The latest release from the Brazilian Central Bank, based on private sector estimates, downgraded to 2.74% the 2006 GDP expansion. For 2007 the estimate among a hundred leading business men and analysts is that the economy will grow 3.5%.
Last Monday, President Lula da Silva on taking office for a second four year mandate promised to "unleash" Brazilian growth which is the lowest among the leading emerging countries
Inflation for 2006 was estimated in 3.11% and 4% for 2007, while the official Central Bank target is 4.5%. Private analysts also estimate that the basic lending rate in Brazil, Selic, currently at 13.25% should keep dropping to 12.31% next December.
Trade surplus in 2007 is expected to reach US$ 38 billion while the current account surplus in 2006 was US$ 13 billion and is estimated in US$ 6 billion for 2007.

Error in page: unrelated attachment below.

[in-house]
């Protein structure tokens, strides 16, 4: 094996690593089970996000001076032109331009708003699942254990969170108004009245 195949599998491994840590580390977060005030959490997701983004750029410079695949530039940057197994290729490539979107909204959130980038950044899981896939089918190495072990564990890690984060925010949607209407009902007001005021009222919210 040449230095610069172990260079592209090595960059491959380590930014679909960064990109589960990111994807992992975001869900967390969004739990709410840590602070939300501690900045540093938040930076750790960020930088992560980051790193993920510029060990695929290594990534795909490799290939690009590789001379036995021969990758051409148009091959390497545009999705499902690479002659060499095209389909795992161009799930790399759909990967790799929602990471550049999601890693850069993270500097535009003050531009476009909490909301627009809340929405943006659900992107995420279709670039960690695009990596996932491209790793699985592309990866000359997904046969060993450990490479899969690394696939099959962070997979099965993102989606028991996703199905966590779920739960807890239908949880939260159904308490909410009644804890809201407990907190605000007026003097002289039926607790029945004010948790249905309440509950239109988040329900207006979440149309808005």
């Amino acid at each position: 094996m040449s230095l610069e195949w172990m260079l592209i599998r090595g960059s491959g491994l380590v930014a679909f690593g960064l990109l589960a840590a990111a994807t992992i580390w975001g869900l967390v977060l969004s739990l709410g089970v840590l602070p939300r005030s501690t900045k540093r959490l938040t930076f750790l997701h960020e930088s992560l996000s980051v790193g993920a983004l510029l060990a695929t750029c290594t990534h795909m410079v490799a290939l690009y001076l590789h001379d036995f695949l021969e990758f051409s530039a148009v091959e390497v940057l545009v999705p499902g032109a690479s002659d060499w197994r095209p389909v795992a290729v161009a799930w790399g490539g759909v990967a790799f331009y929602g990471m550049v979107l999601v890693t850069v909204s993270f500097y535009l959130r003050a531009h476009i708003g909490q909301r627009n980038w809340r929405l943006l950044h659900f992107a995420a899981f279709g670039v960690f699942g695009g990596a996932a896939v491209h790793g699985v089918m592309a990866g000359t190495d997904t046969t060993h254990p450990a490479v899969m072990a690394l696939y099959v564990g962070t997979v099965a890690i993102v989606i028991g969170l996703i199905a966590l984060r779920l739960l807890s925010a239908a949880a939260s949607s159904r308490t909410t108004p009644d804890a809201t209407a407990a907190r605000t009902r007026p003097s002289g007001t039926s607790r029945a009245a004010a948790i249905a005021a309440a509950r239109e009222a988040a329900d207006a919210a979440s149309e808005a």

Direct foreign investment in Brazil in 2006 was US$ 16 billion and should remain in the range of US$ 16.1 billion in 2007.
In 2006, Brazil had a record US$ 46 billion trade surplus, with exports reaching US$ 137.4 billion and imports US$ 91.4 billion. The 2006 surplus is 2.8% higher than the US$ 44.7 billion of 2005. Exports jumped 16.2% over 2005 and imports 24.2%.
The strong boost in imports is attributed to the strong real, which appreciated 8.1% against the US dollar.
However Brazilian exporters are pressing the Lula administration for strong measures to prevent the real from continuing its appreciation spree. The exports’ goal for 2007 is US$ 143.5 billion.
But in spite of the currency debate, strong demand from a world economy plus higher values for minerals and commodities have helped boost exports.